"The man of exceptional ability, of more than ordinary talent, will hereafter look for his rewards, for his honors, not in one direction but in two—first, and foremost, in some public work accomplished, and, secondarily, in wealth acquired. In place of having it said of him at his death that he left so many hundred thousand dollars it will be said that he rendered a certain amount of public service, and, incidentally, left a certain amount of money. Such a goal will prove a far greater satisfaction to him, he will live a more rational, worthwhile life, and he will be doing his share to provide a better country in which to live. We face new conditions, and in order to survive and succeed we shall require a different spirit of public service."

I am well aware of the fact that the mere accumulation of wealth is not, except in very rare cases, the controlling motive in the lives of our wealthy men of affairs. It is rather the joy and the satisfaction of achievement. But nevertheless it is possible, as has so often proved, to get so much into a habit and thereby into a rut, that one becomes a victim of habit; and the life with all its superb possibilities of human service, and therefore of true greatness, becomes side-tracked and abortive.

There are so many different lines of activity for human betterment for children, for men and women, that those of great executive and financial ability have wonderful opportunities. Greatness comes always through human service. As there is no such thing as finding happiness by searching for it directly, so there is no such thing as achieving greatness by seeking it directly. It comes not primarily through brilliant intellect, great talents, but primarily through the heart. It is determined by the way that brilliant intellect, great talents are used. It is accorded not to those who seek it directly. By an indirect law it is accorded to those who, forgetting self, give and thereby lose their lives in human service.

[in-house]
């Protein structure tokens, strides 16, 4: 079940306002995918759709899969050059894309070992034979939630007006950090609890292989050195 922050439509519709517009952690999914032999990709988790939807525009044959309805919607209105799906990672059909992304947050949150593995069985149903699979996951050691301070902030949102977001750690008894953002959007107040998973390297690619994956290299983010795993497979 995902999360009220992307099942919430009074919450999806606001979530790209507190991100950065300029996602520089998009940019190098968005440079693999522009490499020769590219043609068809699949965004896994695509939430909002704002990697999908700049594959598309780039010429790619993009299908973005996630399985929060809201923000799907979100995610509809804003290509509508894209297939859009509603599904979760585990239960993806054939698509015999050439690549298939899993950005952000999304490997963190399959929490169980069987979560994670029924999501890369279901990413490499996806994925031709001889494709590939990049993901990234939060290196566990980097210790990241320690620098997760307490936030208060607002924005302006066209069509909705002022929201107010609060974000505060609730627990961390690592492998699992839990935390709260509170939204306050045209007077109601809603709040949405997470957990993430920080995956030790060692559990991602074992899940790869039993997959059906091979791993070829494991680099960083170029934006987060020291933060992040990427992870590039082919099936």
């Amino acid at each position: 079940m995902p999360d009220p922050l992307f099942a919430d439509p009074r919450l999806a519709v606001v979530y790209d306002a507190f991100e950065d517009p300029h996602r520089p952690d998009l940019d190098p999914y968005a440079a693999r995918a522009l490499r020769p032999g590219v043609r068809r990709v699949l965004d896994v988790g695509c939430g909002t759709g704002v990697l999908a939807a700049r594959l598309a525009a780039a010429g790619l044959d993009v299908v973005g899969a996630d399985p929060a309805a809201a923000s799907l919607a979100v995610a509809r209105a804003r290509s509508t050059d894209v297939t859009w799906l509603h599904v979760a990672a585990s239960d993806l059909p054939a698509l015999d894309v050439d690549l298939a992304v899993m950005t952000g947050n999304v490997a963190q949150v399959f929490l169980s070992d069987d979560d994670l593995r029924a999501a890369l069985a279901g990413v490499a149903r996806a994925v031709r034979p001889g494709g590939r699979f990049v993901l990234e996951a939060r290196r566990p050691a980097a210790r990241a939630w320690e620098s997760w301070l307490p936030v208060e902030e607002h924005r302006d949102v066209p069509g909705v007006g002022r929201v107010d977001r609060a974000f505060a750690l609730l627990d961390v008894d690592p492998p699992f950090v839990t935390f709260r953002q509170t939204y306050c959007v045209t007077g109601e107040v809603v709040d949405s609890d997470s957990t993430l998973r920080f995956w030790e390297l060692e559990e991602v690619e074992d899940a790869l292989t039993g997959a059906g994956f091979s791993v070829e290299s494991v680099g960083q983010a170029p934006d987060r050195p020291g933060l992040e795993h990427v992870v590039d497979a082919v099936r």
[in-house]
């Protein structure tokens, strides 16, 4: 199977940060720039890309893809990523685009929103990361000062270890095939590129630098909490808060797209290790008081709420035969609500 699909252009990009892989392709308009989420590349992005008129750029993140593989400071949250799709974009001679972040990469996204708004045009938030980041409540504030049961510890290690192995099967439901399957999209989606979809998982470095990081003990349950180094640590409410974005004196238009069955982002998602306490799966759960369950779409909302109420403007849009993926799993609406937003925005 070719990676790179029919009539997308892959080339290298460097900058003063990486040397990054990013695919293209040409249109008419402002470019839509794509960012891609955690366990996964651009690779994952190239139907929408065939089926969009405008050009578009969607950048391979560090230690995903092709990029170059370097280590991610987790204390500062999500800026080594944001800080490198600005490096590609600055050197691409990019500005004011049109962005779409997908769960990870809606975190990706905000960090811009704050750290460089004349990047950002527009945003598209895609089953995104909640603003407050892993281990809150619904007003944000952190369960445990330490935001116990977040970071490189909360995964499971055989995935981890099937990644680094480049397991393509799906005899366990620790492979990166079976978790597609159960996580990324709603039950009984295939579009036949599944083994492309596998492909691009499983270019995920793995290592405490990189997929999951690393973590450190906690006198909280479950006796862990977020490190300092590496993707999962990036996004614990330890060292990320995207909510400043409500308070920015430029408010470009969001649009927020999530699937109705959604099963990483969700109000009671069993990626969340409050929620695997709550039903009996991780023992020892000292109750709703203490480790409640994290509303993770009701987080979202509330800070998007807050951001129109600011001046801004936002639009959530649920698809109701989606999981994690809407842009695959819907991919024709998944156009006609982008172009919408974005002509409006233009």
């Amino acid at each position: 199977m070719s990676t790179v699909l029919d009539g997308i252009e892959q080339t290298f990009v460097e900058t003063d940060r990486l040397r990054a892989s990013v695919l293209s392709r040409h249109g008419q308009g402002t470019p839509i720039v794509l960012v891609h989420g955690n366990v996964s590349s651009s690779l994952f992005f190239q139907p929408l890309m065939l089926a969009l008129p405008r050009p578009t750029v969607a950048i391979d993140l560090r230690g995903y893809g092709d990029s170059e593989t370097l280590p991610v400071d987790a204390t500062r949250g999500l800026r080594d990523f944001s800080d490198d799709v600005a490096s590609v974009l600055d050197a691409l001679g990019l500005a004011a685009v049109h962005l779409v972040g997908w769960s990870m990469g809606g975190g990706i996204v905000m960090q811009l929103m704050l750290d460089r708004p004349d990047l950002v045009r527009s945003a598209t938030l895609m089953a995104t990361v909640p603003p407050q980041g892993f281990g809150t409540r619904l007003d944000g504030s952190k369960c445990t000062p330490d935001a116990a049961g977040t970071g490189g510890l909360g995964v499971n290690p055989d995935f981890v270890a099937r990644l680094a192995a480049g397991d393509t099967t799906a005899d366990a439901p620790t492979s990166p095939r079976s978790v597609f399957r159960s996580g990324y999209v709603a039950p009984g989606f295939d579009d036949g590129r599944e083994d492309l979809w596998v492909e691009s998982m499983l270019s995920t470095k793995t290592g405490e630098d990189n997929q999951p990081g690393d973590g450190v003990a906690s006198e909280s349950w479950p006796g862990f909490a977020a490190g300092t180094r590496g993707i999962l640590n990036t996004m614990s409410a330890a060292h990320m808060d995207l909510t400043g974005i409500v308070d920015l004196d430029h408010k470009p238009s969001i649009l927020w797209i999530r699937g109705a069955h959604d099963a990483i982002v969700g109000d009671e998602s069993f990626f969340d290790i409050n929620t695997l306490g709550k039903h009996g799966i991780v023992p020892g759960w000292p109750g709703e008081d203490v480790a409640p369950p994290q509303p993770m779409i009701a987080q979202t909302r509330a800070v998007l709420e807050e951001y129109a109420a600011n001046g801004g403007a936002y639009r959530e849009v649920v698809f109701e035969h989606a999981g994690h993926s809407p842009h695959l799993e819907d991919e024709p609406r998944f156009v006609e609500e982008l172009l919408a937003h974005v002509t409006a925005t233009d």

Both poet and prophet is Edwin Markham when he says:

We men of earth have here the stuff
Of Paradise—we have enough!
We need no other stones to build
The stairs into the Unfulfilled—
No other ivory for the doors—
No other marble for the floors—
No other cedar for the beam
And dome of man's immortal dream.

Here on the paths of every day—
Here on the common human way,
Is all the stuff the gods would take
To build a Heaven; to mold and make new Edens.
Ours the stuff sublime
To build Eternity in time!

This putting of divinity into life and raising thereby an otherwise sordid life up to higher levels and thereby to greater enjoyments, is the power that is possessed equally by those of station and means, and by those in the more humble or even more lowly walks of life.